Drought Flattens Portugal Wheat, Hits Tourist Area
Author: Ian Simpson
Portugal is among the worst hit of European countries suffering from drought. Taps have run dry in 43 towns and the quality of drinking water in a few areas is worsening, according to the government's Water Institute.
The National Statistics Institute said output of hard winter wheat, used in bread, had fallen 95 percent from last year's harvest, to 9,000 tonnes.
Overall grain output was down 60 percent, "confirming the current grains season as the worst in recent decades", the agency said in its July agriculture forecast.
Joao Machado, head of the Farmers' Confederation of Portugal, called for more government assistance.
"This drought is so severe that it's going to affect all national production this year. We're going to see how it is already affecting next year's output through shortage of water," he told private TSF radio.
The southern coast's Algarve region, a playground for millions of tourists, has already cut water use by a fifth by shutting pools and letting city gardens and fountains go dry.
But Macario Correia, head of the regional metropolitan board, told TSF the area would face a water shortage next year if winter rains failed again.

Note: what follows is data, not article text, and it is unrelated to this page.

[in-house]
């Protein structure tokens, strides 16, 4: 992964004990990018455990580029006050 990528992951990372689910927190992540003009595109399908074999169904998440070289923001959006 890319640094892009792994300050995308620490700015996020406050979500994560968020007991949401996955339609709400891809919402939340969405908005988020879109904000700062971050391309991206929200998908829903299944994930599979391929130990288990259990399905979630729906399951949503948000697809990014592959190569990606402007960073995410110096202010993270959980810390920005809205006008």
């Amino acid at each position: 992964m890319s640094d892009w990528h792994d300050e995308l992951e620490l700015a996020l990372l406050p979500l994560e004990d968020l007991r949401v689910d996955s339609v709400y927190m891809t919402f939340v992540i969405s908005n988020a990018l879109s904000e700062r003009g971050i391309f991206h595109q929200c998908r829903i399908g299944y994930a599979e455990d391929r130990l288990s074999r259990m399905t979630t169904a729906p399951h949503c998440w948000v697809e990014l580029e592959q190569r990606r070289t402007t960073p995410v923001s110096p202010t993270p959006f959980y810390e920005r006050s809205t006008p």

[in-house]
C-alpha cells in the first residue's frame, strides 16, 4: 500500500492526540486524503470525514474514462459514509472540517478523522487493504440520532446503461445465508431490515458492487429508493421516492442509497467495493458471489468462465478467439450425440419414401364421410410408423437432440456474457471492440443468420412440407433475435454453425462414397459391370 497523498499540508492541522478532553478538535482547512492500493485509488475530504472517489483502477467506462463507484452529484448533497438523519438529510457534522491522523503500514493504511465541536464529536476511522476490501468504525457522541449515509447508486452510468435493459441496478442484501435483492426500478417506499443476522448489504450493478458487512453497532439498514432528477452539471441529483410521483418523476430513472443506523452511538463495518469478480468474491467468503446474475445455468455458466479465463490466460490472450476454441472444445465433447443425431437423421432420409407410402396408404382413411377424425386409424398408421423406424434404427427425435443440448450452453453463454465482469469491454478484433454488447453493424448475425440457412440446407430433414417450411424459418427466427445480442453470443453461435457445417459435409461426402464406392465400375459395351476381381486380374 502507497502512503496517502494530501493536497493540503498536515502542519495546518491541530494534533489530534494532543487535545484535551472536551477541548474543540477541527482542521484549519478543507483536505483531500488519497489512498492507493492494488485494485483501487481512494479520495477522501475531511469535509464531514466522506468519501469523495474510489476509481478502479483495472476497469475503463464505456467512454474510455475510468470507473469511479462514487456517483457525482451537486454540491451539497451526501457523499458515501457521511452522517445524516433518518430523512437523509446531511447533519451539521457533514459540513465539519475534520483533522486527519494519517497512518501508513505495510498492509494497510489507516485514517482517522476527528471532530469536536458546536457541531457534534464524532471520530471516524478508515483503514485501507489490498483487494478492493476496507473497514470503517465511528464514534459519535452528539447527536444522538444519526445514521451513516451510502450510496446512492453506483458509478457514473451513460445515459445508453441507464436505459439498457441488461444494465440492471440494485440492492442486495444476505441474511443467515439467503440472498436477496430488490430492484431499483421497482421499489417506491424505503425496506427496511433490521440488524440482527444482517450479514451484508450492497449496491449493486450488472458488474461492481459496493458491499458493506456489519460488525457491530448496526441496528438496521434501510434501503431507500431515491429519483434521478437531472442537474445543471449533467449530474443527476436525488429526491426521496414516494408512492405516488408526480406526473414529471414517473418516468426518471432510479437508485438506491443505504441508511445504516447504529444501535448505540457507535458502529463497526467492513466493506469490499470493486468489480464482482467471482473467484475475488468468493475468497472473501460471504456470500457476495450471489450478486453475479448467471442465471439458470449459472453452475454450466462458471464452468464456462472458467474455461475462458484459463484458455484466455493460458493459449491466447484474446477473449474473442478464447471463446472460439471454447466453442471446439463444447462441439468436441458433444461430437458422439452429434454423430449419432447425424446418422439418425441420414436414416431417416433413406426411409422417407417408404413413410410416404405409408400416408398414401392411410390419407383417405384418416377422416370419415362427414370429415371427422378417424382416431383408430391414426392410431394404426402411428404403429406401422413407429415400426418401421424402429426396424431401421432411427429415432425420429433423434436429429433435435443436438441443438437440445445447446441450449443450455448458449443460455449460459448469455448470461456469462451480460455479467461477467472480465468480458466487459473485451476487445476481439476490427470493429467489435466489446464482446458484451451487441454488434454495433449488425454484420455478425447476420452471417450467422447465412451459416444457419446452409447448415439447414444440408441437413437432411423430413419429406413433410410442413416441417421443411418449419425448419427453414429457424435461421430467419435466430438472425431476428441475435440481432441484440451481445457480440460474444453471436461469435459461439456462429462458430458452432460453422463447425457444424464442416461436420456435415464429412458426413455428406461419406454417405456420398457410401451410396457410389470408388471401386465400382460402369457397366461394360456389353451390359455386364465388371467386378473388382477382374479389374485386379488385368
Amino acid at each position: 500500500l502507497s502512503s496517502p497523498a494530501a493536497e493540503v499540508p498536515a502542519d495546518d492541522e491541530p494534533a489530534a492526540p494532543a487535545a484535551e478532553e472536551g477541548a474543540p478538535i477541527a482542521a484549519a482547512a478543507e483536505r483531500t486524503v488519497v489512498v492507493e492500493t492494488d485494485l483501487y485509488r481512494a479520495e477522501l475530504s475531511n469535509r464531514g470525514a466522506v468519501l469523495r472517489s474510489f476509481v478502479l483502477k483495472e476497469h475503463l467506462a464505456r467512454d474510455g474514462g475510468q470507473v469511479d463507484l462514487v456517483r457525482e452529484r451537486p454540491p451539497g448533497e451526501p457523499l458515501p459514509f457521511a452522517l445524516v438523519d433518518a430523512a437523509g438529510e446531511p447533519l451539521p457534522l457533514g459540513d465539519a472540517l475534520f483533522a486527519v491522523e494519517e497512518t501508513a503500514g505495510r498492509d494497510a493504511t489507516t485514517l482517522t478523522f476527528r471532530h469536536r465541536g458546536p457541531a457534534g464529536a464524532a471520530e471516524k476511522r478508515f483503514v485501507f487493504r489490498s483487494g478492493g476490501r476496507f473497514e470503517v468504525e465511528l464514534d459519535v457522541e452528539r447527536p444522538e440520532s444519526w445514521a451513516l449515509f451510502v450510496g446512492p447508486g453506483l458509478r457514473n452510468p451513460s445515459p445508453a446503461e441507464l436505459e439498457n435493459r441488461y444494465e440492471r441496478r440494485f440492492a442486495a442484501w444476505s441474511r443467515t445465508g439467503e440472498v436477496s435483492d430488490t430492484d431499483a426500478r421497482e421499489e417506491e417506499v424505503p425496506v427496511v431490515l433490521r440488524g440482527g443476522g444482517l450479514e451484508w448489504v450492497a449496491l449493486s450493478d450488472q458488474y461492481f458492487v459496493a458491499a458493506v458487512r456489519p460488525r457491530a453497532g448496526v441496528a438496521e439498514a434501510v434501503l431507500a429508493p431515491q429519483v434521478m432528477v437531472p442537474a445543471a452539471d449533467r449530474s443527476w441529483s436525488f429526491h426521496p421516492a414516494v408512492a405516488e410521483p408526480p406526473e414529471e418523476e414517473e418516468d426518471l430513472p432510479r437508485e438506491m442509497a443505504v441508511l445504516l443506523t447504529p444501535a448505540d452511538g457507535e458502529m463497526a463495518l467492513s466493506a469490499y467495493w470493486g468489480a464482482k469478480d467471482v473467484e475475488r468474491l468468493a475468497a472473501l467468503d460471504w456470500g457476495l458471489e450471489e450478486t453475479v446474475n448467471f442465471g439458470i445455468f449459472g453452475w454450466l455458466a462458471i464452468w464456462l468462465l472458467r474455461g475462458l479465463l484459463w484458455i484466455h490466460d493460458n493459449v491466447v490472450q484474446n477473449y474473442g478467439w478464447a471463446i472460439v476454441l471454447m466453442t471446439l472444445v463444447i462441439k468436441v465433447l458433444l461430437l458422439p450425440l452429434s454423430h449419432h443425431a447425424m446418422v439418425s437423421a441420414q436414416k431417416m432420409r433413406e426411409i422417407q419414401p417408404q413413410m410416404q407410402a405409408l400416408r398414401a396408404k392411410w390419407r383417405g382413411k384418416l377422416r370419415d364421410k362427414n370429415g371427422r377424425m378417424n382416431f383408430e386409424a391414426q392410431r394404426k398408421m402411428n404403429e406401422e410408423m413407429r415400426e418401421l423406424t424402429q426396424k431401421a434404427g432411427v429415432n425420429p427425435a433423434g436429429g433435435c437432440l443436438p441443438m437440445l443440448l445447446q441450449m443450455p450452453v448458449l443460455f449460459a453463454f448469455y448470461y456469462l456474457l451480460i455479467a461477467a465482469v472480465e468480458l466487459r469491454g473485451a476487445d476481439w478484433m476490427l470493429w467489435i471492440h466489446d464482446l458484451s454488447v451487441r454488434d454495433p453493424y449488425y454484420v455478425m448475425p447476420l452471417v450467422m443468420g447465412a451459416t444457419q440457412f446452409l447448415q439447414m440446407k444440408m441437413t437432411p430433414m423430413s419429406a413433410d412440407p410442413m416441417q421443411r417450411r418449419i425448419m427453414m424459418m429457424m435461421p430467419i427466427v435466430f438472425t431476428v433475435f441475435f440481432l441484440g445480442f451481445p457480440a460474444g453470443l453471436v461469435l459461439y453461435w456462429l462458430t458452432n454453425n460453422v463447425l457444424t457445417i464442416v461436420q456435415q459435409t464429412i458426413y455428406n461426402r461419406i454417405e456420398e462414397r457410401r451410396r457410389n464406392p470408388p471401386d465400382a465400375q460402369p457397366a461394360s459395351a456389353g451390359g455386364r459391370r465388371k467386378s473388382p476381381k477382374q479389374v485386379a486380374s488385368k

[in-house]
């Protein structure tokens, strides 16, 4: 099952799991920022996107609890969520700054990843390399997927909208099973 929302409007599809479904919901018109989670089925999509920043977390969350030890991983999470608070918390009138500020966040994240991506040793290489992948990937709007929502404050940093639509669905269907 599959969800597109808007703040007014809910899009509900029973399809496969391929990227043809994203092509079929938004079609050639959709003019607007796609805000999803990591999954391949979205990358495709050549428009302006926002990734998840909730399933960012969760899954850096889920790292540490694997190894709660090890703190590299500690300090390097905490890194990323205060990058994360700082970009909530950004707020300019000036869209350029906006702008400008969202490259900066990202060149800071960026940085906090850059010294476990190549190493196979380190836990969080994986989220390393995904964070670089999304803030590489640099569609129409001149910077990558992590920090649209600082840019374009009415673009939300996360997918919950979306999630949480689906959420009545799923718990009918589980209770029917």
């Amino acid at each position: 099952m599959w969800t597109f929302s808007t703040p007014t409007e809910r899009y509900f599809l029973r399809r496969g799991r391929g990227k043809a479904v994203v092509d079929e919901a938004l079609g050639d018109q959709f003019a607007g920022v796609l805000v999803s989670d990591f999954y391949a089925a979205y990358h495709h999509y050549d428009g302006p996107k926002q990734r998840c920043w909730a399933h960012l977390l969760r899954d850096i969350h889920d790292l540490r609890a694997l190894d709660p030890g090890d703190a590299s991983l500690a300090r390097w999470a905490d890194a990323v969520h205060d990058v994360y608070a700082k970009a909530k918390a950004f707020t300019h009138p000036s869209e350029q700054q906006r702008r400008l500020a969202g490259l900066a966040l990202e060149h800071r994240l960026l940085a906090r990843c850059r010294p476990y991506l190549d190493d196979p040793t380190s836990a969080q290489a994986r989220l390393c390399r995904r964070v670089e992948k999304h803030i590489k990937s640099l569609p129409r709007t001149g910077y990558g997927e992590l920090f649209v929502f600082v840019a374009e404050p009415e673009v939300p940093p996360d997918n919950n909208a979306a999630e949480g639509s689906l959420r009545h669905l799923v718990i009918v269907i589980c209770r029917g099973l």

"For next summer, the solution is to save water and obviously to hope that it rains. But hoping is not enough."
He said the area might need to turn to desalination plants and to piping water from distant reservoirs in coming years.
The whole Iberian nation of 10 million people is in severe or extreme drought, the Water Institute said in a routine report.
Thirsty eucalyptus trees, a source of pulp and paper, are expected to see growth slow by a quarter this year, a potential loss of 28 million euros ($34 million) for the industry, the institute said.
Forest fires have averaged more than 100 a day this year and burned about 134,500 hectares (337,000 acres) of woodland, more than in all of 2004, early forestry service estimates say.
Prime Minister Jose Socrates said his Socialist government would present a plan to combat fires after the summer, Lusa news agency reported.
At least 13 people have died from fires this year, 10 of them firefighters, Lusa said.